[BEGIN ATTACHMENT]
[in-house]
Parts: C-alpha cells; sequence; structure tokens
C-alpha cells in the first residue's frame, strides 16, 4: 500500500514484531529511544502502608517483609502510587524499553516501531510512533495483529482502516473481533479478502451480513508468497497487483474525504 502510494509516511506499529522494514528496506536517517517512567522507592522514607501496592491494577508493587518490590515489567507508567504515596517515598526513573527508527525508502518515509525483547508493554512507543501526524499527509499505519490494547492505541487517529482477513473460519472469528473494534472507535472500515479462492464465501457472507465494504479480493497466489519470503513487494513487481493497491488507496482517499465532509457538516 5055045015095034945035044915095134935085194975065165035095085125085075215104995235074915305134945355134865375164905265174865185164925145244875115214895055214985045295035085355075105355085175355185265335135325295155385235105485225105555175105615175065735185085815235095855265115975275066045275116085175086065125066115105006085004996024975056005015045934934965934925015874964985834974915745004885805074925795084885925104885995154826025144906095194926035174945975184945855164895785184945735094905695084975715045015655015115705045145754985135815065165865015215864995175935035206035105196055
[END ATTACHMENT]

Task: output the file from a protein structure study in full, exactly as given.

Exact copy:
[in-house]
Parts: C-alpha cells; sequence; structure tokens
C-alpha cells in the first residue's frame, strides 16, 4: 500500500514484531529511544502502608517483609502510587524499553516501531510512533495483529482502516473481533479478502451480513508468497497487483474525504 502510494509516511506499529522494514528496506536517517517512567522507592522514607501496592491494577508493587518490590515489567507508567504515596517515598526513573527508527525508502518515509525483547508493554512507543501526524499527509499505519490494547492505541487517529482477513473460519472469528473494534472507535472500515479462492464465501457472507465494504479480493497466489519470503513487494513487481493497491488507496482517499465532509457538516 5055045015095034945035044915095134935085194975065165035095085125085075215104995235074915305134945355134865375164905265174865185164925145244875115214895055214985045295035085355075105355085175355185265335135325295155385235105485225105555175105615175065735185085815235095855265115975275066045275116085175086065125066115105006085004996024975056005015045934934965934925015874964985834974915745004885805074925795084885925104885995154826025144906095194926035174945975184945855164895785184945735094905695084975715045015655015115705045145754985135815065165865015215864995175935035206035105196055